Things The Books Don’t Teach You #1

What is the appropriate response when your hurt child tells you with a smile on his face,

I had a dream last night that I was in the ocean with a lot of people, and a big, great white shark ate one of them.  It was [insert name of birthmom]!

Egad.

“Congratulations buddy!”?

“Do you think she tasted good?”

“How much blood was there?”

“Ooo!  Maybe tonight your subconscious can squeeze her to death with a big snake!  You like big snakes!”?

None of those options seemed even mildly appropriate, so I just asked him how he felt about her getting eaten by the shark.

“Good!” was the answer.

Okey dokey then.

Overall, I think I’m going to mark this one as a point in the progress column because, as he shared the dream with us, he said her name without acting like he was saying “Voldemort” for the very first time rather than “He-who-must-not-be-named.”  And call me crazy, but I think Dumbledore got it right when he said that the fear of a name only increases the fear of the thing itself.  Tonight?  Spuds wasn’t afraid of the name.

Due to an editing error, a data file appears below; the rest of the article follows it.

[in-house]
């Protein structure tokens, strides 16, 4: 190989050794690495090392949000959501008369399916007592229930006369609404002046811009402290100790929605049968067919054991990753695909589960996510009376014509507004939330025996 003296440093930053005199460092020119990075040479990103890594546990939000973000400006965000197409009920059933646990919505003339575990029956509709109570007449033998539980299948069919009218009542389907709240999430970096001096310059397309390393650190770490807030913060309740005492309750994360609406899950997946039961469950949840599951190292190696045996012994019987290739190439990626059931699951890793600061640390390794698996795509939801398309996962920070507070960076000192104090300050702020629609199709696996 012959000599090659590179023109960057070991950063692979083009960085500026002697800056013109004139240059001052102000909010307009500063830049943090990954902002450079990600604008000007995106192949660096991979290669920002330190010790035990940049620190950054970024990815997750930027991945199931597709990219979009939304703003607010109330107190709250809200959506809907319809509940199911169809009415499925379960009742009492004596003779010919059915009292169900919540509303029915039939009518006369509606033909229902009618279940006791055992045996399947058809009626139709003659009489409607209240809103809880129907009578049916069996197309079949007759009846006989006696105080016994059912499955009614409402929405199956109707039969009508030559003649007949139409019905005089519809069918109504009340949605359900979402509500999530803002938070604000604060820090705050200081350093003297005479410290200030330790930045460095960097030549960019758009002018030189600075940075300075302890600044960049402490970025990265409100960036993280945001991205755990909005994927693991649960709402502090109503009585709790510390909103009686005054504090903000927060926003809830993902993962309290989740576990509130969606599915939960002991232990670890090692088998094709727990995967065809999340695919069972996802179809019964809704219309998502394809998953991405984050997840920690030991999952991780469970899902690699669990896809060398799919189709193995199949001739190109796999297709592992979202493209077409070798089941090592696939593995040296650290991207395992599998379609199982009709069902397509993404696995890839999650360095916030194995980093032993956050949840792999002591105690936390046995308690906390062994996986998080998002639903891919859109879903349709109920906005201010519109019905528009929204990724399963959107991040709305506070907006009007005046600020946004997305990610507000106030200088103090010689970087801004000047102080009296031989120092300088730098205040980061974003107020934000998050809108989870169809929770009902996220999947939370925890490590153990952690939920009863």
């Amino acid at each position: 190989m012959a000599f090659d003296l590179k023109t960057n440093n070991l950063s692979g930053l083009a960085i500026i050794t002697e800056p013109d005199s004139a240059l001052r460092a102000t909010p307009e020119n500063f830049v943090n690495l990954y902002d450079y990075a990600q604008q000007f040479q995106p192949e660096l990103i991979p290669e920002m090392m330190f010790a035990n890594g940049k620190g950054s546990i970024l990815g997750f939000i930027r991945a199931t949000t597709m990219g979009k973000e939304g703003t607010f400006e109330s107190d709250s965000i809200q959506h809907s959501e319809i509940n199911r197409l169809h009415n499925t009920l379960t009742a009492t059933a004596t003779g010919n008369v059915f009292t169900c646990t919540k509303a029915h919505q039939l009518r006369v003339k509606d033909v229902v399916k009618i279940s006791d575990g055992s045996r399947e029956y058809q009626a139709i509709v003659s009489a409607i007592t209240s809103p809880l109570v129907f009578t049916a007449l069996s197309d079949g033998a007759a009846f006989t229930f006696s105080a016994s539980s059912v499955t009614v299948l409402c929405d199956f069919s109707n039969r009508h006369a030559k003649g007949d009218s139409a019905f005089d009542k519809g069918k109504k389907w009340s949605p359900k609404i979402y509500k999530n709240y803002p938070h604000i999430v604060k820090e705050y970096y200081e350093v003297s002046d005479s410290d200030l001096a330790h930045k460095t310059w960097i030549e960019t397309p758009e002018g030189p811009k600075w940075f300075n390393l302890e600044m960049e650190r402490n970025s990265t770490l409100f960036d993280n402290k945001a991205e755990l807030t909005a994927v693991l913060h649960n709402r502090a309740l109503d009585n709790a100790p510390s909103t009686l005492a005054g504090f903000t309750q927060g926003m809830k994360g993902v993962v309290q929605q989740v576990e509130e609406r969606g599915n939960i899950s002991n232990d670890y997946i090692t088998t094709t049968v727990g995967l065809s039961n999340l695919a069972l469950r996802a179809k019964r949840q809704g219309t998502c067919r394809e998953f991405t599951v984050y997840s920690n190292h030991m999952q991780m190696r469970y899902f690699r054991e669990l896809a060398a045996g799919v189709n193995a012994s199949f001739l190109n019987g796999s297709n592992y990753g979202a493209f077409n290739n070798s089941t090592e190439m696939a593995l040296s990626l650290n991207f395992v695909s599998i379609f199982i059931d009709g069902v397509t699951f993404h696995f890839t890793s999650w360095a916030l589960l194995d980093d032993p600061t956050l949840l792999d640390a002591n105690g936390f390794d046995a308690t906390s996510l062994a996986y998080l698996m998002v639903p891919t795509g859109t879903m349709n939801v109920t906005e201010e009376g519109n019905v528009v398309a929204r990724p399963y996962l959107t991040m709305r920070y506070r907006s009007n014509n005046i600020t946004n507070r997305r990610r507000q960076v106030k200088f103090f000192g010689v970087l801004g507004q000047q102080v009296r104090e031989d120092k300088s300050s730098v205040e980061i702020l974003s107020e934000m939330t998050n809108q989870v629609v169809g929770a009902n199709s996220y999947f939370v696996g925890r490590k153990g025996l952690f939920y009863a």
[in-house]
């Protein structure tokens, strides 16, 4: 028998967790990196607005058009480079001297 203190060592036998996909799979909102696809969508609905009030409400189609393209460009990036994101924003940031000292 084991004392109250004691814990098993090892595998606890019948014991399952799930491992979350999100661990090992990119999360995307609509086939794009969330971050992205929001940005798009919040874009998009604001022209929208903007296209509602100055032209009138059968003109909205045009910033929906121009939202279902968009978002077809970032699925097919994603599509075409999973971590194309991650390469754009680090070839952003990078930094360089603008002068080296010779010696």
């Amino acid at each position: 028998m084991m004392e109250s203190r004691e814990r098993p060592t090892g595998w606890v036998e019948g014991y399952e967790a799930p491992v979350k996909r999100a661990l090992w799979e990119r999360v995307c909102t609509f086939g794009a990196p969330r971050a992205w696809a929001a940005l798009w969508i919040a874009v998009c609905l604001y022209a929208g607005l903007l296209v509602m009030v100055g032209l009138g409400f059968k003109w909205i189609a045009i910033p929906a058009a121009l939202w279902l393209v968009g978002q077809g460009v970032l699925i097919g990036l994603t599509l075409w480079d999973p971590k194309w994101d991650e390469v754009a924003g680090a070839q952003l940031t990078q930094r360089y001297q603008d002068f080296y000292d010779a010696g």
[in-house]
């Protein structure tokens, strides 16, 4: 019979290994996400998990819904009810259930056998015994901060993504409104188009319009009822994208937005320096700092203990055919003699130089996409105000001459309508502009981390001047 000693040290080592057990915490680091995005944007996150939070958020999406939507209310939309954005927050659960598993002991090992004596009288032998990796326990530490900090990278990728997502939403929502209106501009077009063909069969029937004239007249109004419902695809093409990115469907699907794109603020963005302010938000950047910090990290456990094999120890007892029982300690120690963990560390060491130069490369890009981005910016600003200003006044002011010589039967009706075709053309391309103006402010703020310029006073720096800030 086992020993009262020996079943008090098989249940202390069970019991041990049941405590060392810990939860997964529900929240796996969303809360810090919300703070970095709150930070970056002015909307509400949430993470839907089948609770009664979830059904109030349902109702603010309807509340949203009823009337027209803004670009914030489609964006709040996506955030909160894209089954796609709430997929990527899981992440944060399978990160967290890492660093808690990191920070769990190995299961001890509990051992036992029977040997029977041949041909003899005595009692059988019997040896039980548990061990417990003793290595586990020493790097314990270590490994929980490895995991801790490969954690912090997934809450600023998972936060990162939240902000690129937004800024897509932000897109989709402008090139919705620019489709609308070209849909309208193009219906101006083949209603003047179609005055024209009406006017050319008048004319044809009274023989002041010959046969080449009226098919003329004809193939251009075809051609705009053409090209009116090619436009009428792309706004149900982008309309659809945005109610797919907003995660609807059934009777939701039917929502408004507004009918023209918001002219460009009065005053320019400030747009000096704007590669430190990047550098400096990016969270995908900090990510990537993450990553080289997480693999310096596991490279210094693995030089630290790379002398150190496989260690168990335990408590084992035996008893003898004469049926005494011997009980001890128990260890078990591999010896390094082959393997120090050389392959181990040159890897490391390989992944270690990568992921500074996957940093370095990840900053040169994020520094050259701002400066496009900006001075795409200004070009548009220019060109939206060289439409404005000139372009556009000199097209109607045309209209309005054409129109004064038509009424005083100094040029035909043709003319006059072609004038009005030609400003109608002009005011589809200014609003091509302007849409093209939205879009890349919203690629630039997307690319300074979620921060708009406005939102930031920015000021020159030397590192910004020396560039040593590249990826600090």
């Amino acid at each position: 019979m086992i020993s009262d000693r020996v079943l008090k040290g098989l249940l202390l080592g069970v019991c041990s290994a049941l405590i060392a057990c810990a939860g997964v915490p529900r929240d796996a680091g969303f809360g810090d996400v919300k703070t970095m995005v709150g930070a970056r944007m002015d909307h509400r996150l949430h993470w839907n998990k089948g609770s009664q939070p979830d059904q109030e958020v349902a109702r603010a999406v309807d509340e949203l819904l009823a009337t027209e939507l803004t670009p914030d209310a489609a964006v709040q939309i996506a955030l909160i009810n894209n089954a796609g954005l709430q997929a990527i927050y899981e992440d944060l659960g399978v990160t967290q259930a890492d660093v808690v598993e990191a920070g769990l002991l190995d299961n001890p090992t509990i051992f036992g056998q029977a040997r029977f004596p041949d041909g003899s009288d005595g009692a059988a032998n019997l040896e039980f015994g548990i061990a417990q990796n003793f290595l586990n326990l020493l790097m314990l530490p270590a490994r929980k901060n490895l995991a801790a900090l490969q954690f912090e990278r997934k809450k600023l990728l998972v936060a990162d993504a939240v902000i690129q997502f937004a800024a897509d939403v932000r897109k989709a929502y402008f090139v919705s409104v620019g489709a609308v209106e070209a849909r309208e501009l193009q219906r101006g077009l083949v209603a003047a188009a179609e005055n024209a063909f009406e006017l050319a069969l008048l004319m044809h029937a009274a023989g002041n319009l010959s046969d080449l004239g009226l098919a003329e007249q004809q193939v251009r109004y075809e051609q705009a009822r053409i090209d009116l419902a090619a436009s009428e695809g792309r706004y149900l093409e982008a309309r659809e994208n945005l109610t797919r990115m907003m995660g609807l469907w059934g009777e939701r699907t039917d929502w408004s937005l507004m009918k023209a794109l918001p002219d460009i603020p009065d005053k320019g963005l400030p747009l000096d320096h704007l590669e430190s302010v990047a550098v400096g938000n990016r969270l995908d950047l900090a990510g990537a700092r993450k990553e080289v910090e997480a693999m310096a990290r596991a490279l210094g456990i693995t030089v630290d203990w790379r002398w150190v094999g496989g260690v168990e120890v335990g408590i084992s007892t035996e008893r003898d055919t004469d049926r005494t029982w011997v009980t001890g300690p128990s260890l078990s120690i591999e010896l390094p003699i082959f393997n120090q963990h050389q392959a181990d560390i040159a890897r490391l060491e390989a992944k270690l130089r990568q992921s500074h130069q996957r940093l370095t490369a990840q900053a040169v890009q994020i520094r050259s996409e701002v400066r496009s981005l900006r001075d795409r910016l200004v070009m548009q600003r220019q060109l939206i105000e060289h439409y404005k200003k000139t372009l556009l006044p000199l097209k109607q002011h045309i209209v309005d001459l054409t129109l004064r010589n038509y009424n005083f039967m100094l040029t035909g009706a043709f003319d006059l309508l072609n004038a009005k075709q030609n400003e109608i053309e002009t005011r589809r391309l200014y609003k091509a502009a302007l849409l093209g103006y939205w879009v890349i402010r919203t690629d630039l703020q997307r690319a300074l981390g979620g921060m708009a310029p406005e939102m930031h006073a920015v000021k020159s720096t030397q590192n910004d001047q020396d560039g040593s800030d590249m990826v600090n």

Progress.  For Spuds, anyway.

I, on the other hand, am relying on psychological advice from a fictional wizard.  Let’s not talk about what that might mean for me.

Tewt the Newt says, “Lumos!”

One thought on “Things The Books Don’t Teach You #1

  1. Wow, that is an interesting one. The fact that he said he felt “good” when she was eaten by the shark implies that the dream gave him a sense of power over the situation, and that’s a good thing, right? I think? I mean, I have exactly as many psychology degrees as you, so I’m just guessing. But I agree, being able to talk to you about her and say her name is definitely a positive.

    Like

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